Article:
In describing the events of his deathbed vigil, the narrator recounts a process starting with his intense longing, with the thought of Ligeia; he notes sounds (‘inarticulate breathings of the wind’), passes ‘some palpable though invisible object’, hears ‘a gentle foot fall’ and sees ‘four or five drops of a brilliant ruby coloured fluid’ enter Rowena’s glass. Finally, the image takes shape, reaching completeness in the final saying of her name, which is essentially where the story began. Beiganowksi believes the story, which continually calls attention to its own ‘narrated’ nature, causes the reader to undergo an experience which mirrors the narrator’s in that Ligeia becomes a reality, albeit a confounding and mysterious one, which is brought before us through the combined power of words and imagination. Readers find themselves in a position whereby they are contemplating this seemingly ‘real’ Ligeia, and yet simultaneously attempting to decipher the legitimacy of her existence through examinations of the narrator who describes her. Poe thus forces the reader to confront the psychological, spiritual and ‘unknowable’ realms, a process that mirrors the process of the tale’s protagonist, but also one which appears to have no possible or comfortable conclusion, and serves to disconcert.
Even after numerous readings and deep contemplations, readers cannot be sure whether the narrator is honest, insane, sane but deceptive, or merely the victim of an opium addiction that causes delusion. They cannot be sure whether Ligeia is real, imagined, supernaturally endowed or initially ‘real’ then, after her death – the product of the narrator’s delusion. Moreover, they cannot be sure whether Rowena died of natural causes or from the ‘ruby poison’ – deposited either by an invisible spirit (Ligeia’s), by a ‘sane’ protagonist who wished to conceal his act or by an insane one who deluded himself into believing he was not responsible. The sheer multitude of questions such as these which remain in the reader’s mind, but which Poe refuses to answer, recall again the characters in ‘The Conqueror Worm’. In trying to decipher the story, readers are locked ‘in a circle, that ever returneth to the same self spot.’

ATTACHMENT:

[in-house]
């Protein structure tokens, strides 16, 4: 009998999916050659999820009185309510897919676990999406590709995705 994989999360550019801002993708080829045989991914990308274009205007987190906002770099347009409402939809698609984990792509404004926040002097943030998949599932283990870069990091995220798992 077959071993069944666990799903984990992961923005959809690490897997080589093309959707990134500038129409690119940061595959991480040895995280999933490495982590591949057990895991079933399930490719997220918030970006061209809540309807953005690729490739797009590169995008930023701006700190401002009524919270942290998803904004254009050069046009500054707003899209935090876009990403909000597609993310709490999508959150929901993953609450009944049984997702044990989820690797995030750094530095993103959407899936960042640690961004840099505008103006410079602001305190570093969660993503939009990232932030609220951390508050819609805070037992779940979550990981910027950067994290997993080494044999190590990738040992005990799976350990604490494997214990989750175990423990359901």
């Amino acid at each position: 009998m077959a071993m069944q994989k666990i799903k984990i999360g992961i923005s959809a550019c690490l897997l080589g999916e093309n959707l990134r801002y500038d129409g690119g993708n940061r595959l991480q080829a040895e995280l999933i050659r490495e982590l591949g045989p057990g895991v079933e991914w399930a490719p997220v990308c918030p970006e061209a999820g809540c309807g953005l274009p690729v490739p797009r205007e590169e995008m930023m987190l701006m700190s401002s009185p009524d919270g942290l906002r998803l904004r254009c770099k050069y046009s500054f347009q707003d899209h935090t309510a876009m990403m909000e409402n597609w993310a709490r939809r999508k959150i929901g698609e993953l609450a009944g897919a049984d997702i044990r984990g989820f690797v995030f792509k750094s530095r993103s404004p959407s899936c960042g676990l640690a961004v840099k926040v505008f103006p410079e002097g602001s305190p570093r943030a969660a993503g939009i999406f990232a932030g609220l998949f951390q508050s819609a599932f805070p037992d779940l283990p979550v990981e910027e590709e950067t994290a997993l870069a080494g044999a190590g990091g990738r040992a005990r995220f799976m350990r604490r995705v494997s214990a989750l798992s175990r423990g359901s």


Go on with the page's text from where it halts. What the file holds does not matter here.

Regardless of the answers to these questions, the one certainty of the entire tale is that the narrator has by no means had a positive experience. In trying to know the unknowable and more specifically, in subscribing to a view that suggests death can be evaded, the narrator has ended up alone, confused, and obsessed by a woman who may or may not have ever existed. He is not certain about what he has seen and experienced and still cannot fathom the secret of his beloved’s eyes – the window to the enormous will he believes her to have possessed, and to the mystery of the whole universe. His thought travels in a circular motion that starts and ends with Ligeia, this supposed possessor of vast amounts of spiritual and transcendental knowledge, and yet he remains unable to make much sense of those topics in which he was her student. His confounding story reduces readers to ponderings as ungraspable as his contemplations of Ligeia’s eyes, drawing them into his world of uncertain and almost obsessive reflection in which the only conclusion is an unnerving feeling of perplexity. Poe’s intentions are not easily discernable, indeed many different interpretations have been offered in scholarship. But if any final observation can indeed be made about this almost satirical story, it seems irrefutable that Poe, a known sceptic of transcendentalist theory, strongly indicts the search for immortality and the ‘spiritual journeys’ that accompany it. Delving into transcendental explorations which attempt to secure immortality has the effect of ruining the minds that try, Poe posits, because we live in a world where death is the natural and inevitable conclusion. What happens to us when we read this story is a glimpse of what happens to the narrator, and anyone who dares to question his mortal state.
Basler, Roy, ‘The Interpretation of “Ligeia”’, College English, Vol.5, No.7, (1944), pp.363-72.
Bieganowski, Ronald, ‘The Self-Consuming Narrator in Poe’s ‘Ligeia’ and ‘Usher’, American Literature, Vol. 60, No. 2 (May, 1988) pp. 175-87.
Gargano, James, ‘“Ligeia” : Dream and Destruction’, College English, Vol 23, No.5, (1962), pp. 337-342.
Heller, Terry, ‘Poe’s ‘Ligeia’ and the Pleasures of Terror’, Gothic, Vol.2, No.2, (1980) pp.39-48.
Ljunquist, Kent, ‘The poet as critic’ in The Cambridge Companion to Edgar Allan Poe, ed. Kevin J. Hayes (Cambridge University Press, 2002).
Poe, Edgar Allan, ‘Ligeia’, Imagining America Poe Anthology, course materials (Sydney: 2008), pp. 2-8.